Family First

Should Christians speak out in the political process?

My answer to the question posed above is “yes”… what’s yours?

Following on from my so called “open letter” about school chaplaincy funding from last week,* I’d like to address one of the comments that made its way back to me via a third party. I won’t name names, lest I betray any confidences…

“[I] wondered if he was too hasty in ruling out involvement of Christians in public discourse in an arena like education”

This isn’t what I’m trying to do at all. I’m actually trying to open a more helpful variety of engaging with the political realm, and those in opposition to Christianity, by hearing their criticisms and concerns, and weighing them up against these five starting assumptions. I’m not advocating that Christians acquiesce to any change in the law that will bring us one step closer to the lion’s den. I don’t have a martyr complex, figuratively or literally.

I don’t know if people have followed along on any of the now quite numerous debates I’ve had online regarding a Christian stance on gay marriage. There have been a few. Here, and elsewhere, and again

Much smarter people than I have disagreed with my position on the relationship between church and state in each of those threads. But because I tend to see my own position in overwhelming clarity, while at least imagining that I have a good grasp of my interlocutor’s arguments, I still haven’t budged.

I think I’d describe my approach to politics as revolving around five poles, or starting assumptions. Perhaps you don’t share them. But at least you’ll understand where I’m coming from.

1. Jesus is the true ruler of the world (Philippians 2). Governments are appointed by God (Romans 13). As Christians our job is to proclaim the gospel to people (Matthew 28), and live such lives among the pagans that our proclamation has some appeal (1 Peter 2).

2. While the earth is the Lord’s, and while he has established guidelines for living lives pleasing to him, and while what the Bible says is sin is sinful… We can not seek to impose Christian morality onto people who don’t have the Holy Spirit, nor should we necessarily try to do that, it is ultimately a bandaid solution if point 1 is not taken into account.

3. Separation of church and state is a good thing, that should be upheld by both church and state – for the sake of clarity on both sides.

4. The nature of a democracy is such that all members of society have equal say about how society is governed, and ultimately it means that the will of the majority will become the law of the land. All parties in a democracy have the right to speak out in favour of their positions, but from a government’s perspective, elected representatives are elected to represent their constituency not to be the puppet of special interest groups (including Christian special interest groups). Special interest groups, or organised lobby groups, aren’t necessarily a bad thing, unless their clout outweighs their supporter base through graft, corruption, or manipulation.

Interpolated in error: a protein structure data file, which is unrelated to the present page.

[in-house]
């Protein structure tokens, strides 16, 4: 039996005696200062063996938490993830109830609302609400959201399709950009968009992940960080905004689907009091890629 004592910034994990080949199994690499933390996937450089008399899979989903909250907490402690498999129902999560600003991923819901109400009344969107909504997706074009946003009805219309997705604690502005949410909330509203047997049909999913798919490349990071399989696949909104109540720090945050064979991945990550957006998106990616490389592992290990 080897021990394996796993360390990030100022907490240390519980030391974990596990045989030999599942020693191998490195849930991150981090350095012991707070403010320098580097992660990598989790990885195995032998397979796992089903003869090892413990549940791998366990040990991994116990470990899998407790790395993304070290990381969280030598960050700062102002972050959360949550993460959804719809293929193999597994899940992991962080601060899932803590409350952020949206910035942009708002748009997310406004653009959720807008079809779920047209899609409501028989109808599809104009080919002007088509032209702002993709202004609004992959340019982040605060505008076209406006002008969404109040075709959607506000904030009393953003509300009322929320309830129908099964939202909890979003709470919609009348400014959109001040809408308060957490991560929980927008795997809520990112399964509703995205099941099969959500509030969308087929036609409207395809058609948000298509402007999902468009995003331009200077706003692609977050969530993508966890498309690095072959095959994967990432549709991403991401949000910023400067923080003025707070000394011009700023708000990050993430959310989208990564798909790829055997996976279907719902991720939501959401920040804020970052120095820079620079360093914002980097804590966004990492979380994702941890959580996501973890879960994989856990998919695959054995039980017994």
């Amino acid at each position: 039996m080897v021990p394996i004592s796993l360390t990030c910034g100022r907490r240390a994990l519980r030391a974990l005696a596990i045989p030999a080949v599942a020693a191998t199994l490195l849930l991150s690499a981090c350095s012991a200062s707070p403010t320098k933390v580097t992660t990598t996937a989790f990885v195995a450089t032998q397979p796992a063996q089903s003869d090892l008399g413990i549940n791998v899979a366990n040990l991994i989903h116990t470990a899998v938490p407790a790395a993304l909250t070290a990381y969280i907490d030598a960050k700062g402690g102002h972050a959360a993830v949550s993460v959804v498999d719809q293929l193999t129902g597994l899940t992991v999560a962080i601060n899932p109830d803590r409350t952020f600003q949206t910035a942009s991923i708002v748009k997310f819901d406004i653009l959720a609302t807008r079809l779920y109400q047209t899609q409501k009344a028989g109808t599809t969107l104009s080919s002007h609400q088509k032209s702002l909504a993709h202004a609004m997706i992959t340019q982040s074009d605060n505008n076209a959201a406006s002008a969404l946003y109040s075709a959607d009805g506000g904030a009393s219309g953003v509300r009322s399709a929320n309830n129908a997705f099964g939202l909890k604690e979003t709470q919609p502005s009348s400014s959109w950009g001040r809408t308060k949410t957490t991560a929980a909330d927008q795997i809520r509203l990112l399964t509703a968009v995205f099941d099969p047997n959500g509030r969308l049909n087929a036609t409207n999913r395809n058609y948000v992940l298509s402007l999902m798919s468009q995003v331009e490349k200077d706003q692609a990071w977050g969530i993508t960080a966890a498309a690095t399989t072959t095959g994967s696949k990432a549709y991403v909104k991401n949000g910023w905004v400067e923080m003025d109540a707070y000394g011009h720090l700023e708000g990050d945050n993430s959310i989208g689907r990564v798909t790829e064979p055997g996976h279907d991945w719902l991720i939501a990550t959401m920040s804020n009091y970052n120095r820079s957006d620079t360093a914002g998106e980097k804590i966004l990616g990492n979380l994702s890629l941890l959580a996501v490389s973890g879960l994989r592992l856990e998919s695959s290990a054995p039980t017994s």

5. Liberal democracies are also focused on providing individual liberties – which are valuable for Christians, especially as they pertain to freedom of religion, freedom of speech, and freedom of public assembly.

Given those points, if you want to speak out like Danny Naliah, Family First, Australian Christian Lobby, or even somebody more moderate – that’s great. You can’t necessarily claim to be speaking for God, or for Christians, though – you’re simply participating in the democratic process. And arguments starting with “The Bible says” or “God says” in a secular society aren’t going to get a long way when we’re increasingly not just secular, but non-religious. But you should feel free to do it. I’m not, in the words of No Doubt, saying “don’t speak” – it’s not my place to suggest that. I’d just love to see Christians thinking before they speak – about why we feel entitled to be able to impose our views on the majority.

I’d love more Christians to be entering into political discourse – even if they disagree with me, perhaps especially then. I don’t think that means starting our own party, or putting together an Australian Christian Lobby that acts just like any other self-interest group with a powerful supporters base. I’d love more Christians to join real parties (and even better, The Greens). That would be a great witness to our love for the world, and would help out with point 1 from above.

I’d especially love more Christians to be speaking out in favour of 3, recognising 2, and being wary of falling foul of point 4. Which is the approach I’m trying to advocate when it comes to both gay marriage and school chaplaincy, and indeed, politics in general.

I’m not saying “don’t say anything” – I don’t know where the notion that I was suggesting this in the chaplaincy post comes from. I’m not about acquiescence – I’d actually rather hear Christians speaking out against government handouts (which was the position I was trying to articulate) rather than just speaking out in favour of them. The truth, so far as I can figure it out, in the chaplaincy debate – is that we don’t really want the government’s money if it means compromising our position in the schools (where we enjoy the ability to teach children about Christianity). We also don’t want chaplains and religious education lumped together so they can be thrown out together. But even if both are, all is not lost. I haven’t really heard many people saying that in this debate – certainly not on Facebook.

Is it possible that our most positive witness is if we argue that God has given us all an amount of liberty (see point 5), but that we hope people use that liberty to live lives pleasing to him, through submitting to the lordship of Jesus? But if they don’t, we don’t want to force them. We don’t want to spoil the time they have on this earth. And we want the right to disagree with them, respectfully, in honouring our own beliefs and traditions.